Middletown used to churn out Division I players every year. At one time, five former Middies started on the Ohio State University football team and rosters of Division I college basketball teams were littered with Middies.

But the Middies haven’t produced a Division I basketball player since Vince Edwards signed with Purdue four years ago. Jalin Marshall, a wide receiver for the New York Jets, was the last Middie to earn a scholarship at OSU in 2014.

So where did all the players go? Middletown, once the largest school in the GMC, now has an enrollment of about 1,500, the lowest of the 10 schools in the league. The largest school, Mason, has about 3,500 students.

The biggest reason for the Middies’ athletic struggles appears to be its lack of a youth program.At one time, Middletown offered youth baseball and football leagues, but over the years, as interest waned, those leagues folded and the fields were converted for soccer. There are no baseball diamonds at Smith Park, the city’s largest park, and the youth football games have been moved to Douglass Park.

When was the last time you saw a pick-up basketball game at Douglass Park or Sunset Park?

“It’s painful at times,” said Lynn Darbyshire, a member of the selection committee for Middletown coaches who has attended most of the boys basketball games. “We are not prepared at this level to be competitive.”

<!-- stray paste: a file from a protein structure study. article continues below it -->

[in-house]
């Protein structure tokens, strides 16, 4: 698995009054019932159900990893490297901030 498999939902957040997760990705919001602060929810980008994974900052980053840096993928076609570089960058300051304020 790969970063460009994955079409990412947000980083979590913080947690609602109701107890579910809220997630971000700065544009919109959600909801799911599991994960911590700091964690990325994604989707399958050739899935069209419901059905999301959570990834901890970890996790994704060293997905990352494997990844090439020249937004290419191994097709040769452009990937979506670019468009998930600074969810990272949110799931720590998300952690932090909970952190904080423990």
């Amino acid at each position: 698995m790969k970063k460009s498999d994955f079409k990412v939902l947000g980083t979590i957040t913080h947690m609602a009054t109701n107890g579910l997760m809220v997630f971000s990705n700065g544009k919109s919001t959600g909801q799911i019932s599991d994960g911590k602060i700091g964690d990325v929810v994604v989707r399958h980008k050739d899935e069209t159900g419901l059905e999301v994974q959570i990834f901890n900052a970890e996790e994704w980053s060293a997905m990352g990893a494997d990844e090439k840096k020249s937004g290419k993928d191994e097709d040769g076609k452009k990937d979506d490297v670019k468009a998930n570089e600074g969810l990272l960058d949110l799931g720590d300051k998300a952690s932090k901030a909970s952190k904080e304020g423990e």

For that to change, the district must retain students and attract families, Zupka said. Middletown certainly benefited when the Carter family (Butch, Cris, John, George) and Edwards family (Bill Jr. and Vince) moved to the Middletown area. More athletes are leaving Middletown than enrolling.

Zupka also wants the varsity coaches to get more involved at the lower levels.

“We have to offer more support to organizations and kids,” said Zupka, who has instructed his coaches to provide youth camps and skill development opportunities. “We got the facilities and we need to use our facilities to get kids to our doors, to engage kids at a younger level. We got to get the kids earlier. That’s our biggest challenge. Building that consistency from the bottom up. Shame on us. We got to do a better job. That’s a point of emphasis.”

He called them “gaps in areas of opportunities.”

If the athletic department does “one thing right” in the next few years, it will “get that youth infrastructure together,” Zupka said.

Then he allowed: “If we don’t take care of that it will not change.”

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Flood watch, advisory in effect; heavy rain throughout the day

Published: Saturday, February 24, 2018 @ 5:32 AM
Updated: Saturday, February 24, 2018 @ 7:55 AM

Heavy rain will increase the flooding threat today. Storms tonight may produce damaging winds.

Flood advisory issued for:

Shelby, Darke, Central Auglaize and Southern Mercer Counties until 11:30 a.m.